B&W film and portraitsgreenspun.com : LUSENET : B&W Photo - Film & Processing : One Thread
In your experience shooting portraits using b&w film, what film do you use? Why? Is there any tricks and tips in exposure, lighting, or developing that will make a great portrait shot? How are the b&w pictures of celebrities that I see in the bookstore done?(like Greg Gorman). I am especially interested if there is a specific type of b&w film stock.
-- Jason Ing (firstname.lastname@example.org), March 10, 1999
I use Iflord Delta 100 or Delta 400 for portrait work. I really like Delta 100 for this sort of shot. I develop the film in Ilfosol S and print on Agfa RC paper. Using the above I've had some great results.
In general keep the exposure as short as possible unless you want movement in the shot for creative reasons.
Watch your shadows particularly around the eyes and nose. B&W allows you to play with shadow and light easily but can catch you out if you're not careful.
Studio pros have all sorts of lights, reflectors, softboxes, flash meters and even assistants to help them out. But most of all they have years of experience and that's the key. You have to take lots of pictures and learn from your mistakes!
You don't need lots of lights and stuff. Natural light is great! Domestic tungsten based lights are ok but for artificial light, specially designed photographic lights are the ultimate. Of course, not everyone can afford them, me included!
THE key to a great portrait shot (IMHO) is the relationship you have with the model/client. It really helps if they are relaxed and feel comfortable with you. Great lenses, lights, film etc. mean nothing if your model is as stiff as a board and can't give you natural expressions.
Hope this helps.
-- Michael Chappell (email@example.com), March 11, 1999.
Ilford PanF has a wonderfull glow to it, that suits beautiful people very well, but beware of it if the sitter has "something to hide" it's sharp and grainless so every imperfection shows up unless you play tricks with the light.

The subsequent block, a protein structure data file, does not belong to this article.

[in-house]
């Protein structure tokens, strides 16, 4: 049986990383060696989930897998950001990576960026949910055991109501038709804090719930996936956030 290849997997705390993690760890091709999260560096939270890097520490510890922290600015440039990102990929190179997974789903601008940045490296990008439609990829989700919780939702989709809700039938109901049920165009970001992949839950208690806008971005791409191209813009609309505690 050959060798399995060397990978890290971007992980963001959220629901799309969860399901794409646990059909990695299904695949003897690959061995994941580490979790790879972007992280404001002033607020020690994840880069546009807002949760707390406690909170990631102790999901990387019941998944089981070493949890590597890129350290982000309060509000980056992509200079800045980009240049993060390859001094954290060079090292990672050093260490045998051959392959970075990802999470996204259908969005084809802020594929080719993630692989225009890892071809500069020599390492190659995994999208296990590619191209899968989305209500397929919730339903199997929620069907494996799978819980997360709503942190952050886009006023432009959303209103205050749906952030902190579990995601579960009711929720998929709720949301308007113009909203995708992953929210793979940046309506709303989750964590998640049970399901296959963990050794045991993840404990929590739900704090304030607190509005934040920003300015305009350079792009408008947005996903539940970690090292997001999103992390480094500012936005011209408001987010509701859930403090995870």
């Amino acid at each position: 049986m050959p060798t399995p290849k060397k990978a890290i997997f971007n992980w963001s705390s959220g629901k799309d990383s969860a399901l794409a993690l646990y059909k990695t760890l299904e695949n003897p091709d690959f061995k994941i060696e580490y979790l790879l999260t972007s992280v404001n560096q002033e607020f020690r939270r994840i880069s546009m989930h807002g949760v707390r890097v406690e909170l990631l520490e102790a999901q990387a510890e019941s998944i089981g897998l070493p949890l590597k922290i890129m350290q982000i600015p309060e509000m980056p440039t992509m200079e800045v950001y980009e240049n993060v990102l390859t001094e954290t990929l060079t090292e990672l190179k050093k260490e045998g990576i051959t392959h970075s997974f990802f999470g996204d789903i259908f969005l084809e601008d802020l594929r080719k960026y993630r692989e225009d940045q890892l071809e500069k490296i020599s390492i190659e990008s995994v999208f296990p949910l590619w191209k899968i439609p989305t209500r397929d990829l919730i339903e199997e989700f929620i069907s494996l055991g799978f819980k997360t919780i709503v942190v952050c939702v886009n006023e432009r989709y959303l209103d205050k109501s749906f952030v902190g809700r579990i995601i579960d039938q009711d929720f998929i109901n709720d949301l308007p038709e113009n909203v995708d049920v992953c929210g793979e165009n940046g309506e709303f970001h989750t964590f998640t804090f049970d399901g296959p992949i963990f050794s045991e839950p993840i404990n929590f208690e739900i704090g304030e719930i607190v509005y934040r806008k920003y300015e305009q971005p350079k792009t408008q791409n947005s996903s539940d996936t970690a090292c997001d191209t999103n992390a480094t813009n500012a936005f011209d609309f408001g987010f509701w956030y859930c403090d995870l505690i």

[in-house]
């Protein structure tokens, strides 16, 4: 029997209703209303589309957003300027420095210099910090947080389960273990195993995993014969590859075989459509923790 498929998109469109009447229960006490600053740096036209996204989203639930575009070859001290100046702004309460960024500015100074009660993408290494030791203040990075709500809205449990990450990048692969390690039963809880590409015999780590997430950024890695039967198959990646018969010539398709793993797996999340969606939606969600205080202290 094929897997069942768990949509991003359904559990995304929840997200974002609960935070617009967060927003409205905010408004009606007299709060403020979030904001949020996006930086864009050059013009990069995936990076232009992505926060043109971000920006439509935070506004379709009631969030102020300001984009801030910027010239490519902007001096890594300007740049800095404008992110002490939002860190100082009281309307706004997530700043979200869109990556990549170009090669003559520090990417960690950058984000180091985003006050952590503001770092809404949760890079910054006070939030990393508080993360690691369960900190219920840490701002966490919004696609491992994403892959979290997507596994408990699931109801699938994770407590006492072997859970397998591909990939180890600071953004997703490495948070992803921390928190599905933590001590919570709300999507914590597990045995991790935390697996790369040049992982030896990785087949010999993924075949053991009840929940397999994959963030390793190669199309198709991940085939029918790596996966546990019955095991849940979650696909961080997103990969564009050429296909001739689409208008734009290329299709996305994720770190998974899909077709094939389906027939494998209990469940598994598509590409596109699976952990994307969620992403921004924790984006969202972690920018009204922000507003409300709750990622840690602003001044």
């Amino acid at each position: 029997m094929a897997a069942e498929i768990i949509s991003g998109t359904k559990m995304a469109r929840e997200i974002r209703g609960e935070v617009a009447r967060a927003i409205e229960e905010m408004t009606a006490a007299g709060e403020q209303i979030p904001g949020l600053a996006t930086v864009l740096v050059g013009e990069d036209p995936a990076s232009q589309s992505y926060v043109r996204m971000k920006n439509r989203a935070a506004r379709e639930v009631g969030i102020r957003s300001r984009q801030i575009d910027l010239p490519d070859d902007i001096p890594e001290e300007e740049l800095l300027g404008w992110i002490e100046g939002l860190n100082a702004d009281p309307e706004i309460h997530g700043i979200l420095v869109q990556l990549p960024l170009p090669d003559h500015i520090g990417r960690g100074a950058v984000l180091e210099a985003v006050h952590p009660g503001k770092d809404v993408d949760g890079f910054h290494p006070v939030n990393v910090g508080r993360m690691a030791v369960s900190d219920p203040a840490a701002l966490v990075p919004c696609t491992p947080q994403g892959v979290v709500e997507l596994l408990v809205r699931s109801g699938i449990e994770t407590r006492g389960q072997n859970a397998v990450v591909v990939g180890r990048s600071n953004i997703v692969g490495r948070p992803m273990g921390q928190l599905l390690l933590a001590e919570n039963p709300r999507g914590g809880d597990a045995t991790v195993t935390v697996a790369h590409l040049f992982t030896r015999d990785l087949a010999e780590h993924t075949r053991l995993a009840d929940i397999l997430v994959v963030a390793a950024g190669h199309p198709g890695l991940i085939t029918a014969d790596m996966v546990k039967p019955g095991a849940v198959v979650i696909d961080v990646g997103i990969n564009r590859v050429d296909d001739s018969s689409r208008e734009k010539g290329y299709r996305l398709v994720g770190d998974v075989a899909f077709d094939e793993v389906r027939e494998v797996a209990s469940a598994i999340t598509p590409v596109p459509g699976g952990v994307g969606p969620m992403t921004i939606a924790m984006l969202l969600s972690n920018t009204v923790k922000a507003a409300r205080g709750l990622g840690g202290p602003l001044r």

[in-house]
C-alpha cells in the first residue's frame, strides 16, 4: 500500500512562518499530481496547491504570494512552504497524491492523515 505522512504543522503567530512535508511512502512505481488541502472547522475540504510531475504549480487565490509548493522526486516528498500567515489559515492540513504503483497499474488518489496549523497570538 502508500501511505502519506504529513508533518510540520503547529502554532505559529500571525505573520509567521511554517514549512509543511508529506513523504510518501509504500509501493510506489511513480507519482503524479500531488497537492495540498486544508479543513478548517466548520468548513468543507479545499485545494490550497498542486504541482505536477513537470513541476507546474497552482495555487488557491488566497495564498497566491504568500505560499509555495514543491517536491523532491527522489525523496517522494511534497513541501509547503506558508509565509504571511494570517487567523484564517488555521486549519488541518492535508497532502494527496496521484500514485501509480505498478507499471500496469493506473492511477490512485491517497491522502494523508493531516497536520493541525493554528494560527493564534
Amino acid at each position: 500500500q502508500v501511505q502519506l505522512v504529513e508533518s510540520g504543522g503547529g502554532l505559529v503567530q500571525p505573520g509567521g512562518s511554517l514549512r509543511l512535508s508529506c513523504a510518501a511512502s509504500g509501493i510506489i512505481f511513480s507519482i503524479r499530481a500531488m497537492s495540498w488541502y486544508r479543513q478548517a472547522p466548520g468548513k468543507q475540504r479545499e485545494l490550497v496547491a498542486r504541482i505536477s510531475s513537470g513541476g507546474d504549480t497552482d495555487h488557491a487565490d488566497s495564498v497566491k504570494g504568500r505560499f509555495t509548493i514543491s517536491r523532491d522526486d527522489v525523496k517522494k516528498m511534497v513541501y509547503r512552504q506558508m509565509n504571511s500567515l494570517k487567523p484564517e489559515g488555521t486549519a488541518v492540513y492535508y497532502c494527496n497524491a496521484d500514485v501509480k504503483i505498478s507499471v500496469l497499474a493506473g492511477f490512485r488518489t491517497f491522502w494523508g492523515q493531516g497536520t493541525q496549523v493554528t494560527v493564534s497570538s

-- Kristian Elof Sxrensen (firstname.lastname@example.org), March 11, 1999.
I do agree with Michael that a relaxed model is *the key* to a great portrait. My experience with portrait shooting is very limited (in fact just 2 photo sessions, having my parents as victim^H^H^H^H^H^H willing models:) and I have no access to pro lights, just to a 6x6 camera with a 80mm lens, tripod mounted, a Spotmeter, available light and a white sheet of paper used as a reflector, to feel the shadows.
Didn't use any trick with the exposure. Just the usual 'expose for the shadows, develop for the highlights.' The sheet of paper proved to be very useful, to bounce the main light and create the proper balance between light and shadows (B&W depends on contrast).
I run my 2 photo sessions with Kodak Tri-X pro (320) developed in Xtol 1+3. It worked great for me, with very very nice negatives and beautiful skin tones. Of course it may not work for you, since the choice of film (and paper) is very personal. I don't feel the need for fine grain film with MF negatives... the prints were made on AGFA Multicontrast classic (MCC111) toned in Kodak Rapid Selenium toner, 1+3. I got a couple of photos I am not ashamed of. You can see an example in http://geres.adm.uminho.pt/~ricardo/mae.jpg
My tips for you are: Enjoy yourself, take notes on what you are doing, so you can correct mistakes later, take your time to 'explore' the model. The results will depend more on your creativity and on your skills then on your equipment, imho.
Just my 2 cents.
-- Ricardo Janeiro (email@example.com), March 12, 1999.